In the Principia Newton does not use equations or calculus to do astronomical calculations. Newton works strictly with proportions. Consequently, Newton did not know Newton’s constant of gravitation either.

Here are the relevant propositions from the Principia where Newton computes astronomical quantities. They are all simple algebraic manipulations of Kepler’s rule.

on November 10, 2008 at 11:41 amCVOne way to try to find out whether that has any substance is reading Subrahmanyan Chandrasekhar’s book about Newton’s principia.

I never read it all but the parts I read had many sourced remarks about the things you just mentioned.

on November 10, 2008 at 4:00 pmUncle AlNoether’s theorem couples conservation of angular momentum to vacuum isotropy. Lab and cosmic observations prohibit EM vacuum anisotropy as aether, Lorentz violation, and chiroptical effects (time-reversal even, imaginary part of the complex gyrotropy tensor). Calorimetry constrains

massed sectorvacuum anisotropy below 10^(-12) relative.Covariance with respect to reflection in space and time is not required by the Poincaré group of Special Relativity or the Einstein group of General Relativity. A parity Eötvös experiment detects 5×10^(-14) relative massed sector vacuum anisotropy. The Equivalence Principle may suffer parity violation. Chemically identical, opposite parity atomic mass distributions then do not conserve angular momentum.

Single crystals in enantiomorphic space groups P3(1)21 and P3(2)21 are extreme opposite parity atomic mass distributions. Cultured alpha-quartz provides parity Eötvös test masses. Benzil, mp 95 C, provides parity calorimetry test masses.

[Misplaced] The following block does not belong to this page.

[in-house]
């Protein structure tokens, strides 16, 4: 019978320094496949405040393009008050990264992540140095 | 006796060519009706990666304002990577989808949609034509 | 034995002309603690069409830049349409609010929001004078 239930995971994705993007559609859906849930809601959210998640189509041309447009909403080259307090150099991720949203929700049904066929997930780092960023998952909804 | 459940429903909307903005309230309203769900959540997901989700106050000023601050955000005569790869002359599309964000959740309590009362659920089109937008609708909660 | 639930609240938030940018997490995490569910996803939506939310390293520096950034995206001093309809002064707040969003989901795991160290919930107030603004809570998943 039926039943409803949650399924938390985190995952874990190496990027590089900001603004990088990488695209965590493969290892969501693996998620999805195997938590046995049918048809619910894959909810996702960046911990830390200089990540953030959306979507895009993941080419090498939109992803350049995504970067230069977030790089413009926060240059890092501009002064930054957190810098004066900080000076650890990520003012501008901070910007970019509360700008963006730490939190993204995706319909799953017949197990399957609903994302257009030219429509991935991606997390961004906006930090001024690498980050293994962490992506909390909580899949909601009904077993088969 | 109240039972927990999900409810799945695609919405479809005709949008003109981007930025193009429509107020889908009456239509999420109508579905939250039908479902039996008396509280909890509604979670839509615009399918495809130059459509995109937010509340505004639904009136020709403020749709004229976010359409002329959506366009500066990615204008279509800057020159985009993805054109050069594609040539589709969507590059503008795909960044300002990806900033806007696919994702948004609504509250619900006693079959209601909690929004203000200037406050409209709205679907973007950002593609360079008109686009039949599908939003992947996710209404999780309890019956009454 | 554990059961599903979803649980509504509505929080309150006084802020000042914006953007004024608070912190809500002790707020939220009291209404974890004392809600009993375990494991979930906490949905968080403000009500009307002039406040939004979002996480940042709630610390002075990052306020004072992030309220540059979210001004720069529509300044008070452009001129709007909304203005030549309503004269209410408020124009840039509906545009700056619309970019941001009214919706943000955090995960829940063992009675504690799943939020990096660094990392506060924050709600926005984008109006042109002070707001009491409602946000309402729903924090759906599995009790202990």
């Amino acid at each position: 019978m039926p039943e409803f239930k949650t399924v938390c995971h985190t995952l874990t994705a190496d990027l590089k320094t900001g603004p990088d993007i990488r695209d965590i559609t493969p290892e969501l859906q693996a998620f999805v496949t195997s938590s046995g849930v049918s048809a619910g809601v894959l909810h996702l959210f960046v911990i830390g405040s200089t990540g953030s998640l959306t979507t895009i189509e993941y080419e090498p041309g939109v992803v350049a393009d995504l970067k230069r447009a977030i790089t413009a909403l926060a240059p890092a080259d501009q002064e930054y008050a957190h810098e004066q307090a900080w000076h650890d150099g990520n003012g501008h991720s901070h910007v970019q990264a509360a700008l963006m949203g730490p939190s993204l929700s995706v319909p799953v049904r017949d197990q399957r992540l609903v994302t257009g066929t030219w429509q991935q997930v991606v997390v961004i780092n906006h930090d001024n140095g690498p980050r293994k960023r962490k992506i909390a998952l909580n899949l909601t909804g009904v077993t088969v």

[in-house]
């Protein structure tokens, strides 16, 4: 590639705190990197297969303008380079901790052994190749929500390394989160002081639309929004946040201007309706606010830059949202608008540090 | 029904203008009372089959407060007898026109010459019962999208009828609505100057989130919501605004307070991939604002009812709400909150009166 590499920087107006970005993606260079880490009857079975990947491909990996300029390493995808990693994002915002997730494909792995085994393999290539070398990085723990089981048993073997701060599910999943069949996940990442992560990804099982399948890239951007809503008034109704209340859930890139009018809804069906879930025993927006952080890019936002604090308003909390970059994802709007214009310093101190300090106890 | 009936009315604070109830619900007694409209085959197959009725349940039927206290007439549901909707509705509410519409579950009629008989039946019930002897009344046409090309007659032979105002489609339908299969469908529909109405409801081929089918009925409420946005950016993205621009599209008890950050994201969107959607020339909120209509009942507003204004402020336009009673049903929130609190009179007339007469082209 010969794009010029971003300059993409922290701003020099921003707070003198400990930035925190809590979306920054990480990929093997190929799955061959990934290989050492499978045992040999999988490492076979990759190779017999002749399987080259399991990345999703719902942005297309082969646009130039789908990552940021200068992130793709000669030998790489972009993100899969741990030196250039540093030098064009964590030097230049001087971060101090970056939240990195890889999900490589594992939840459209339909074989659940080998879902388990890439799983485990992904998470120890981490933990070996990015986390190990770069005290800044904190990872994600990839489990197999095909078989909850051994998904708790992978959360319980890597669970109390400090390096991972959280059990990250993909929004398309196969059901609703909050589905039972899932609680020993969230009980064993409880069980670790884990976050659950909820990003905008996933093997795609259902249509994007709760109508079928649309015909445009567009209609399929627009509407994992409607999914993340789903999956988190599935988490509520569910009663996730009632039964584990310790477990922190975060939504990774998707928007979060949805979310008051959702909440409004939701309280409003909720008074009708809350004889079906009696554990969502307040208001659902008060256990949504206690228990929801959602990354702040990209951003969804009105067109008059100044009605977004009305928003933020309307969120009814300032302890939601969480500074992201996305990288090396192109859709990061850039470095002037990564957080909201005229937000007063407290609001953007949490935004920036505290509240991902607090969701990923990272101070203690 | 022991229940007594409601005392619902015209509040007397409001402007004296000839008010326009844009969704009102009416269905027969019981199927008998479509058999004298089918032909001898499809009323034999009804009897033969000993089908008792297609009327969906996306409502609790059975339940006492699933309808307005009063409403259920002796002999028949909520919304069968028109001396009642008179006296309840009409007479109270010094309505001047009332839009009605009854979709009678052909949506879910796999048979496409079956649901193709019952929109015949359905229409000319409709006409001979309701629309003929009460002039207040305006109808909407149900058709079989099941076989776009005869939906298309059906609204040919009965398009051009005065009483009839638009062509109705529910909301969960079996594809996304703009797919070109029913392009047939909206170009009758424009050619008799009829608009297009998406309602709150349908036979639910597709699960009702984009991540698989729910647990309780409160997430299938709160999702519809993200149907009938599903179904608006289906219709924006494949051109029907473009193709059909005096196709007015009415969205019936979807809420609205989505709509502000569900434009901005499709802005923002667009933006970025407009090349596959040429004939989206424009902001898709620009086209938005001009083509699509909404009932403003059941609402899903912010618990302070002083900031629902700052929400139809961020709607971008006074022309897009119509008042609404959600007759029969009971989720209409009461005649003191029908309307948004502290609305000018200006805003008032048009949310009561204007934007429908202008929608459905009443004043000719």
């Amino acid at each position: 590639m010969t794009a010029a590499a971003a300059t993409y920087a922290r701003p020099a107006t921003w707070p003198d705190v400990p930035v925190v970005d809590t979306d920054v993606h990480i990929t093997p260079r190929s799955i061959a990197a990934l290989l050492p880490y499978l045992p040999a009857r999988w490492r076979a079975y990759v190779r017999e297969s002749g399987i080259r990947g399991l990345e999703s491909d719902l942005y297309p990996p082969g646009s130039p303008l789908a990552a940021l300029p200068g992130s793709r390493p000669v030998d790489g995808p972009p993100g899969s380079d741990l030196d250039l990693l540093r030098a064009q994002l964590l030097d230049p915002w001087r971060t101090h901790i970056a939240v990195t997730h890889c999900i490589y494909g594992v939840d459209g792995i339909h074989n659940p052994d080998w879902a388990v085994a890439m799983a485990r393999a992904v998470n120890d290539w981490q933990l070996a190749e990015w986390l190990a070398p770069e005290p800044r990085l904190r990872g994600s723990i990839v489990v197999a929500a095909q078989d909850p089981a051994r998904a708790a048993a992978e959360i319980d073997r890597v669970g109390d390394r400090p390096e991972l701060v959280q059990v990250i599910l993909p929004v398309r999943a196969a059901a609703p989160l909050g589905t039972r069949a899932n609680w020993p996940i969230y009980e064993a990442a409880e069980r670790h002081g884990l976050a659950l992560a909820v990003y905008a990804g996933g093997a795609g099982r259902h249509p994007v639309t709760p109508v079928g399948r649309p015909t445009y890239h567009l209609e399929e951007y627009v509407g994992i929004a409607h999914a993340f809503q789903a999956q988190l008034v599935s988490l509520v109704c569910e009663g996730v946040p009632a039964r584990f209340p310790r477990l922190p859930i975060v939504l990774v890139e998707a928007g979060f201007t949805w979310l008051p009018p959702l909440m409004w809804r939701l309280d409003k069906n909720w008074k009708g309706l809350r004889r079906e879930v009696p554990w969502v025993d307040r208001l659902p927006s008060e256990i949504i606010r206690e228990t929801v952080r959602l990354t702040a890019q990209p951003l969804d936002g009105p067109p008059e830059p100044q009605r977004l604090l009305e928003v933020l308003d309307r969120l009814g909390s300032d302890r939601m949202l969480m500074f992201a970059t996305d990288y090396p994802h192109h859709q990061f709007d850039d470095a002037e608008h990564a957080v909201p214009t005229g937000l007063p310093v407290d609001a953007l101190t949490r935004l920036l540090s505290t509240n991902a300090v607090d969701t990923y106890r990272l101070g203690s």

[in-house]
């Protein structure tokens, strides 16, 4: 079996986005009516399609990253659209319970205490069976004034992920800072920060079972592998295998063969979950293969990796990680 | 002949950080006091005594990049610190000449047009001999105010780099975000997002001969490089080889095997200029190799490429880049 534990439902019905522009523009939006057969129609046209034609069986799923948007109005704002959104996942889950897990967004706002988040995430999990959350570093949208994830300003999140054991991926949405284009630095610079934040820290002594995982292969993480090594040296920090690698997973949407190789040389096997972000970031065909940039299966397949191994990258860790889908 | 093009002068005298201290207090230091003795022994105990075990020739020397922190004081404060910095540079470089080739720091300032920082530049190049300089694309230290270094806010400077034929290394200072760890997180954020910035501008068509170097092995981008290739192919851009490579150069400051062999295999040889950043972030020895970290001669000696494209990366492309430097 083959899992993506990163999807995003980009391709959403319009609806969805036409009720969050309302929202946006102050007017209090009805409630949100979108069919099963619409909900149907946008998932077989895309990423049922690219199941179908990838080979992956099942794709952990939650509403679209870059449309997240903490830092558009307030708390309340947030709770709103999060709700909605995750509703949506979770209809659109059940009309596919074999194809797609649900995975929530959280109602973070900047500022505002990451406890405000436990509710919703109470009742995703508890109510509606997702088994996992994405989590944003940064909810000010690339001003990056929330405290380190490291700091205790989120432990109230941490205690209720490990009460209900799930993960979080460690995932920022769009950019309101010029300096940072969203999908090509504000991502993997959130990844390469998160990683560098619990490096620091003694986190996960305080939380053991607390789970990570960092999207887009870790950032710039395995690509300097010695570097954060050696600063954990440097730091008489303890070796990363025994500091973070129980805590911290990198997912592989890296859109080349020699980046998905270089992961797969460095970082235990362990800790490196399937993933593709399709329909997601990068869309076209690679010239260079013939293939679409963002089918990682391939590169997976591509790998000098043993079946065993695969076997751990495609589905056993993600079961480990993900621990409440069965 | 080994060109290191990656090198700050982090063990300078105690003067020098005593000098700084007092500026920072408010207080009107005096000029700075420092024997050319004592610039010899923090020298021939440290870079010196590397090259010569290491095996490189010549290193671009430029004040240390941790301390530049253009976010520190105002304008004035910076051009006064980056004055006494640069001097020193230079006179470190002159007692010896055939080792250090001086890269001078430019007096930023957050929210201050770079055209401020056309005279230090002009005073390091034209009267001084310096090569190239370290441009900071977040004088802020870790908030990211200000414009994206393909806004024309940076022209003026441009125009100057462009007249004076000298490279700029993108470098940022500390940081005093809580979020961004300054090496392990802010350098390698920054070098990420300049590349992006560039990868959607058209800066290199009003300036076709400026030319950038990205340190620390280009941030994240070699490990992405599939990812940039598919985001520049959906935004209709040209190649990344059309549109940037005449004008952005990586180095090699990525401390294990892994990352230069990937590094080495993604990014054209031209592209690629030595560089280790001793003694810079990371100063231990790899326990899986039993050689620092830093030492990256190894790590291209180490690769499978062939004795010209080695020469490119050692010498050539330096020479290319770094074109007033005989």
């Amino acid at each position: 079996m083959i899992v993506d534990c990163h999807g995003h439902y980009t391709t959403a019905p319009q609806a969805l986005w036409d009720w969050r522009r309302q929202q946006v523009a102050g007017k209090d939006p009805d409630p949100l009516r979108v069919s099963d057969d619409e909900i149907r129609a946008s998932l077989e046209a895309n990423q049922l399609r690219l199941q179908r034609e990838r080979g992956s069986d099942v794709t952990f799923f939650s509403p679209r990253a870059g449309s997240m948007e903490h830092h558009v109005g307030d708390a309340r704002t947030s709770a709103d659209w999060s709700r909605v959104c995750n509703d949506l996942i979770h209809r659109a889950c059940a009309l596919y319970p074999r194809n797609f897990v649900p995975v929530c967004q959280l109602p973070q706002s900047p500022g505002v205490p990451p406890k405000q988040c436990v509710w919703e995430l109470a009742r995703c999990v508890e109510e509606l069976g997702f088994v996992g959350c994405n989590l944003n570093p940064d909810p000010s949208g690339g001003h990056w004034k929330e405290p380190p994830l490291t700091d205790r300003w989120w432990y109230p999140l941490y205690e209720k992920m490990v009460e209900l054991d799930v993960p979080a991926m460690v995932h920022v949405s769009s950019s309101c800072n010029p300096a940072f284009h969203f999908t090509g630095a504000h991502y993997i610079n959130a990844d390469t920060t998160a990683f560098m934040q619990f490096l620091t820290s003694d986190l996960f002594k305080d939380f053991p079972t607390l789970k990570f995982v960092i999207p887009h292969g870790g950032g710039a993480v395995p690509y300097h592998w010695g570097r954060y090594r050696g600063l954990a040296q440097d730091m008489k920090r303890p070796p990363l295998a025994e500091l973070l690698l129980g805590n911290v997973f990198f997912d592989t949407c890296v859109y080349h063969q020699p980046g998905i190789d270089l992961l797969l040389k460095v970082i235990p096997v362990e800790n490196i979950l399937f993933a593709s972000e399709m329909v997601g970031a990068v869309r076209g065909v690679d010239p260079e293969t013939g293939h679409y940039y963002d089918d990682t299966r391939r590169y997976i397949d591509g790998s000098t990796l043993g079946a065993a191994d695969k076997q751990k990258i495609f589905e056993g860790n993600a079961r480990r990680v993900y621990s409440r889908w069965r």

Somebody should look.

on November 10, 2008 at 6:08 pmSvenI attended a talk on the derivation of this law once, actually. According to the professor giving the talk, Newton derived the law using calculus, but I don’t believe he ever published that. Later, when he was writing the Principia, he had adopted a serious favouritism for the geometrical proofs, and so proved it geometrically and algebraically. Apparently there was some confusion over whether or not his proof was accurate, too; I gather it’s a bit arcane.

on November 11, 2008 at 1:50 amdberensteinHi Sven:

I have heard the same. This is one of the aspects that makes reading the Principia really hard. I have leafed through it and did not find it illuminating. I would suspect that Newton was trying to give proofs in a language that his peers were already familiar with.

on November 11, 2008 at 6:43 amzeynelOne way to try to find out whether that has any substance is reading Subrahmanyan Chandrasekhar’s book about Newton’s principia.

Yes, that’s an overwhelming book. I think he spent like ten years writing it.

The problem with that approach to Principia is that Book 1 and Book 3 are independent of each other. To understand how Newton computes astronomical quantities in the Principia you don’t need to know anything more than how to do simple algebraic manipulations.

If the Principia were 20 pages long the astronomical content would not have suffered. When I tried to read Chandrasekhar’s book I did not yet know this so I started but couldn’t finish it. Then I found Dena Densmore’s Newton’s Principia: the central argument. That’s a great book because she just concentrates on the central argument, as the title says.

And it is thel opposite of Chandrasekhar’s approach. Chandrasekhar is totally anachronistic, Densmore declares in the Introduction as her principle that she will use no anachronistic notion whatsoever. This is great because then you actually understand what Newton was doing because she fills in all the details that Newton left out to make the book hard to read. As mentioned above Newton was writing for his peers. I believe that this is the way to read the Principia. I would recommend Densmore’s book to anybody who is interested in the Principia.